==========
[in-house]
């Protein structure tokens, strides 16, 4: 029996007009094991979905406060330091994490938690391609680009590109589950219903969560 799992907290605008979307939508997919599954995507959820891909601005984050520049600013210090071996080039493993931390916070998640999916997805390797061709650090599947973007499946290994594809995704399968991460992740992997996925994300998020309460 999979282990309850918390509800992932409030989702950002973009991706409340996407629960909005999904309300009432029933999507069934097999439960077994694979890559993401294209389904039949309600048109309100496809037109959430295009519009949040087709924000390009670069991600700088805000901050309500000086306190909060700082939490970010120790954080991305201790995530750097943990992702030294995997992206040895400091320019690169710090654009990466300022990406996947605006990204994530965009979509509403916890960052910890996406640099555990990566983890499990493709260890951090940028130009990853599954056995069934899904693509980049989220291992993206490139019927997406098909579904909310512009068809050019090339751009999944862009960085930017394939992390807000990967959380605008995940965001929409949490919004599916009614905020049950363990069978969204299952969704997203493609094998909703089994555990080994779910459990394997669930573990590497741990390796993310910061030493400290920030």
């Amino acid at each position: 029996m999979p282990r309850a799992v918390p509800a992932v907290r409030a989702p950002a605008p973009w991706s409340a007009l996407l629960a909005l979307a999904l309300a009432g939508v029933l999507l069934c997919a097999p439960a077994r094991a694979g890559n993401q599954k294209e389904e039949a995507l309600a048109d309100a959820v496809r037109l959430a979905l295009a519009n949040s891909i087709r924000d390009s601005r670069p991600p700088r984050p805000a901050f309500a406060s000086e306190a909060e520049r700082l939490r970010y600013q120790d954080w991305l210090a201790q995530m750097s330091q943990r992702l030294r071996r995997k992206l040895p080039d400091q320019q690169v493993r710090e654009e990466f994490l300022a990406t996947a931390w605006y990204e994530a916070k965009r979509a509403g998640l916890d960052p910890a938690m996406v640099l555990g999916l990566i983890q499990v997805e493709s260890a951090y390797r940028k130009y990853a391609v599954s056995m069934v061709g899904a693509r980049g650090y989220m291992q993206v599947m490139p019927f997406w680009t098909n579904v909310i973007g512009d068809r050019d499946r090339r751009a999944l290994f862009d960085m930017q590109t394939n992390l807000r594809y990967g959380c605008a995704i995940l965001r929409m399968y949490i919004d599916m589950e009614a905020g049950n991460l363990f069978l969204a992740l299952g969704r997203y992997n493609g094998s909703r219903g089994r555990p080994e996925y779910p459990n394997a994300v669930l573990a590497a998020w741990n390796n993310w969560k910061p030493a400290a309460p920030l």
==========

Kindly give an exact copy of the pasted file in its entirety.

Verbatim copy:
[in-house]
């Protein structure tokens, strides 16, 4: 029996007009094991979905406060330091994490938690391609680009590109589950219903969560 799992907290605008979307939508997919599954995507959820891909601005984050520049600013210090071996080039493993931390916070998640999916997805390797061709650090599947973007499946290994594809995704399968991460992740992997996925994300998020309460 999979282990309850918390509800992932409030989702950002973009991706409340996407629960909005999904309300009432029933999507069934097999439960077994694979890559993401294209389904039949309600048109309100496809037109959430295009519009949040087709924000390009670069991600700088805000901050309500000086306190909060700082939490970010120790954080991305201790995530750097943990992702030294995997992206040895400091320019690169710090654009990466300022990406996947605006990204994530965009979509509403916890960052910890996406640099555990990566983890499990493709260890951090940028130009990853599954056995069934899904693509980049989220291992993206490139019927997406098909579904909310512009068809050019090339751009999944862009960085930017394939992390807000990967959380605008995940965001929409949490919004599916009614905020049950363990069978969204299952969704997203493609094998909703089994555990080994779910459990394997669930573990590497741990390796993310910061030493400290920030």
């Amino acid at each position: 029996m999979p282990r309850a799992v918390p509800a992932v907290r409030a989702p950002a605008p973009w991706s409340a007009l996407l629960a909005l979307a999904l309300a009432g939508v029933l999507l069934c997919a097999p439960a077994r094991a694979g890559n993401q599954k294209e389904e039949a995507l309600a048109d309100a959820v496809r037109l959430a979905l295009a519009n949040s891909i087709r924000d390009s601005r670069p991600p700088r984050p805000a901050f309500a406060s000086e306190a909060e520049r700082l939490r970010y600013q120790d954080w991305l210090a201790q995530m750097s330091q943990r992702l030294r071996r995997k992206l040895p080039d400091q320019q690169v493993r710090e654009e990466f994490l300022a990406t996947a931390w605006y990204e994530a916070k965009r979509a509403g998640l916890d960052p910890a938690m996406v640099l555990g999916l990566i983890q499990v997805e493709s260890a951090y390797r940028k130009y990853a391609v599954s056995m069934v061709g899904a693509r980049g650090y989220m291992q993206v599947m490139p019927f997406w680009t098909n579904v909310i973007g512009d068809r050019d499946r090339r751009a999944l290994f862009d960085m930017q590109t394939n992390l807000r594809y990967g959380c605008a995704i995940l965001r929409m399968y949490i919004d599916m589950e009614a905020g049950n991460l363990f069978l969204a992740l299952g969704r997203y992997n493609g094998s909703r219903g089994r555990p080994e996925y779910p459990n394997a994300v669930l573990a590497a998020w741990n390796n993310w969560k910061p030493a400290a309460p920030l």